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"On my part, I remain committed to the process of dialogue. It is my firm belief that dialogue and a willingness to look with honesty and clarity at the reality of Tibet can lead us to a viable solution."

The Obscenity of Tibet Tourism

July 6, 2009

July 4, 2009 -

The equation is simple, visiting Tibet as a tourist does not in any
meaningful way benefit the Tibetan people, it may well be a wonderfully
exotic personal experience, one that draws the admiring attention of friends
and family, but it does not service Tibet or its culture.

There was a time when those considering a trip to the region could ease any
prangs of conscience, about entering a nation under oppressive occupation,
by drawing comfort from the views of the Dalai Lama, who has advocated
tourism to Tibet, on the basis that people could see for themselves the
situation. That may well have had some arguable credence in the late 1980s
and 1990s when there was less global awareness and understanding of the
situation inside Tibet. Since that period however the nature and degree of
cultural erosion and suppression waged upon Tibet has become common
knowledge, the Internet, mobile technology, and the courageous efforts of
Tibetans have enabled a fuller exposure of life inside 'Prison-Tibet'. News
of political protests, arrests, instances of torture, arrest and killings
are reported almost immediately, freely accessible to anyone with access to
a computer.

Today those making the journey to Tibet do so in full knowledge that they
are visiting a culture facing annihilation, a people denied civil, political
and religious freedoms and exposed to a harrowing range of human rights
abuses, including the forcible sterilisation of Tibetan women. Of course not
all visiting Tibet are moved by issues of human rights and justice for
Tibetans, the motivation is more based upon personal gratification, a chance
to experience the mysterious and satisfy some sense of the curious. All
understandable qualities of course, however it's the human and political
context that operates inside Tibet which raise serious questions as to the
ethics of visiting a nation under the draconian grip of a totalitarian
regime. Would those happy to photograph Tibetans in prostration in front of
the Jokhang in Lhasa have been comfortable with a guided tour of Cape Town
during the height of Apartheid in South Africa?

Yet a powerful form of myopia appears to descend upon those who choose to
see Tibet, not as a region under oppressive siege, but as an ultimate
'Shangri-la' destination, seems the mountains and turquoise skies disable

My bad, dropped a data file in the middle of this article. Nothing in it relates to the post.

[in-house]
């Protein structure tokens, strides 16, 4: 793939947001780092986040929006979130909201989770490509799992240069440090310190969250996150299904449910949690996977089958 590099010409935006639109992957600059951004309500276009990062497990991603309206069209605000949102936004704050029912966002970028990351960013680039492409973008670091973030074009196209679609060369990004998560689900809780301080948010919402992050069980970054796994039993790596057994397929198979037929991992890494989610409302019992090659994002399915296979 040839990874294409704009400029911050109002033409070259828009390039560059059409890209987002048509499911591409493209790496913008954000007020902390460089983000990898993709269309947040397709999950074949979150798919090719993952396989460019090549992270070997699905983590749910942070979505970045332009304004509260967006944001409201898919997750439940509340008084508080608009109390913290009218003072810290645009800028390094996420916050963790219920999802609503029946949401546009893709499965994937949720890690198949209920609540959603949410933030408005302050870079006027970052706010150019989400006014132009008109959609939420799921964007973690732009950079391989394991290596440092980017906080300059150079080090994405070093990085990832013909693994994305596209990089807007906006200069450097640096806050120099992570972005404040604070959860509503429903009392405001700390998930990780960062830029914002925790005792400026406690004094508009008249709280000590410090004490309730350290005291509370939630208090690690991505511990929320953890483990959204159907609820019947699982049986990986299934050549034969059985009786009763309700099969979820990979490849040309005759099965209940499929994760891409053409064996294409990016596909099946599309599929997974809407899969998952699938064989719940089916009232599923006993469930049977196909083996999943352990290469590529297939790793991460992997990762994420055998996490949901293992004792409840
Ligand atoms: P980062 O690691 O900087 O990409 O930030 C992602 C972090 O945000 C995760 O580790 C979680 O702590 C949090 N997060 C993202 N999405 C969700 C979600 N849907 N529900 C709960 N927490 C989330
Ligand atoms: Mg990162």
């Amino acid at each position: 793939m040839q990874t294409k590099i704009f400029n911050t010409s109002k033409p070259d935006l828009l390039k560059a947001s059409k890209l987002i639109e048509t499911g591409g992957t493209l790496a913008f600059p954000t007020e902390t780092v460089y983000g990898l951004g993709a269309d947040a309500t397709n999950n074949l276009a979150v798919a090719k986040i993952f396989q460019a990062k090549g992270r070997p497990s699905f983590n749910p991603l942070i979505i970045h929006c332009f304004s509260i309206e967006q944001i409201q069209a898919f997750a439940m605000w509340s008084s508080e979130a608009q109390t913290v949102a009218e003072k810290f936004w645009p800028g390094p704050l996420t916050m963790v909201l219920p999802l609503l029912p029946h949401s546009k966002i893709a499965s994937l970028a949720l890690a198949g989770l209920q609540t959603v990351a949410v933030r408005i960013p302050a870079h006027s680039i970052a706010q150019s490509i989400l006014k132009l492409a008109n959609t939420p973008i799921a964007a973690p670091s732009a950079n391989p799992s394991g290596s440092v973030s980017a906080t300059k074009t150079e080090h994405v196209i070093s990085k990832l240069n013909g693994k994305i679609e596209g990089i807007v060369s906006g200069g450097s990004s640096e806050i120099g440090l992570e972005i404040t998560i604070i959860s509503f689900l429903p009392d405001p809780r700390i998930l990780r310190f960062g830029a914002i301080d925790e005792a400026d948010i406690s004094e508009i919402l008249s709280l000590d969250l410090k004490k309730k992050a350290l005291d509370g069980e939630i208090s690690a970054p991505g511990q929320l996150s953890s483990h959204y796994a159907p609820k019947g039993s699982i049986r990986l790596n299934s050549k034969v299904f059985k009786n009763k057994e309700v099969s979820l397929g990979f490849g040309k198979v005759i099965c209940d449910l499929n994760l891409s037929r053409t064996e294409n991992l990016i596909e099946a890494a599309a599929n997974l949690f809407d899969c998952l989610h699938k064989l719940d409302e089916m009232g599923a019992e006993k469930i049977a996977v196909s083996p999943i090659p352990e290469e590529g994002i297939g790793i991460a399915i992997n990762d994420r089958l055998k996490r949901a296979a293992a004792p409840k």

any sense of ethical responsibility. Apart from this worrying abdication of
moral awareness, in pursuit of personal adventure and satisfaction, those
who visit Tibet should be aware that in so doing they are supporting an
increasingly dominant Chinese presence. While there may be limited and
isolated financial gain for a few Tibetans, the overwhelming beneficiary are
those Chinese businesses which proliferate in the Tibetan capital and other
towns such as Shigatse. Nearly all related enterprises, transport,
tour-services, hotels and restaurants are Chinese controlled or owned, the
tourist dollar misses ordinary Tibetans almost entirely and finances those
who exploit Tibetan culture for profit.

The tourist to Tibet also furnishes the communist Chinese regime with
political support, by choosing to visit she or he is declaring that they are
insufficently concerned with human rights issues or the occupation of Tibet
to deter them. Moreover, in agreeing and complying to the suffocating
constraints imposed upon visitors they are in effect endorsing China's
control over Tibet. Yet by conforming to such controls they expose
themselves to a stage-managed propaganda view of Tibet, one carefully
engineered to plant the thought that all is well under Chinese occupation.
Take the comments of Mark Niew, Australian freelance writer, whose tourist
trip was eagerly exploited by China's Ministry of Propaganda Xinhua

"I watched monks chanting and local people coming to pray. They wore
traditional clothes, prayed and visited temples seemingly of their own free
will. Although I do not understand their language, I was moved by the

What a tragedy that tourists such as this have no chance to explore the
reality beyond the cosmetic deceptions on display. However, with little
opportunity to communicate directly with Tibetans, under the ever watchful
scrutiny of Chinese security, tourists to Tibet are allowed an illusory and
selective perspective, designed to reinforce the disinformation of progress
and stability inside Tibet. As a part of that propaganda drive last week
China revealed plans to launch direct flights from Beijing to Lhasa, so
increasing tourism potential and making it easier for foreigners to make
that formerly arduous journey. The benefits of such a development will
certainly not be the people of Tibet, who are increasingly exploited as a
tourist curiosity in their own nation, oppressed and abused beyond the
camcorder intrusions of thrill-seeking tourists.
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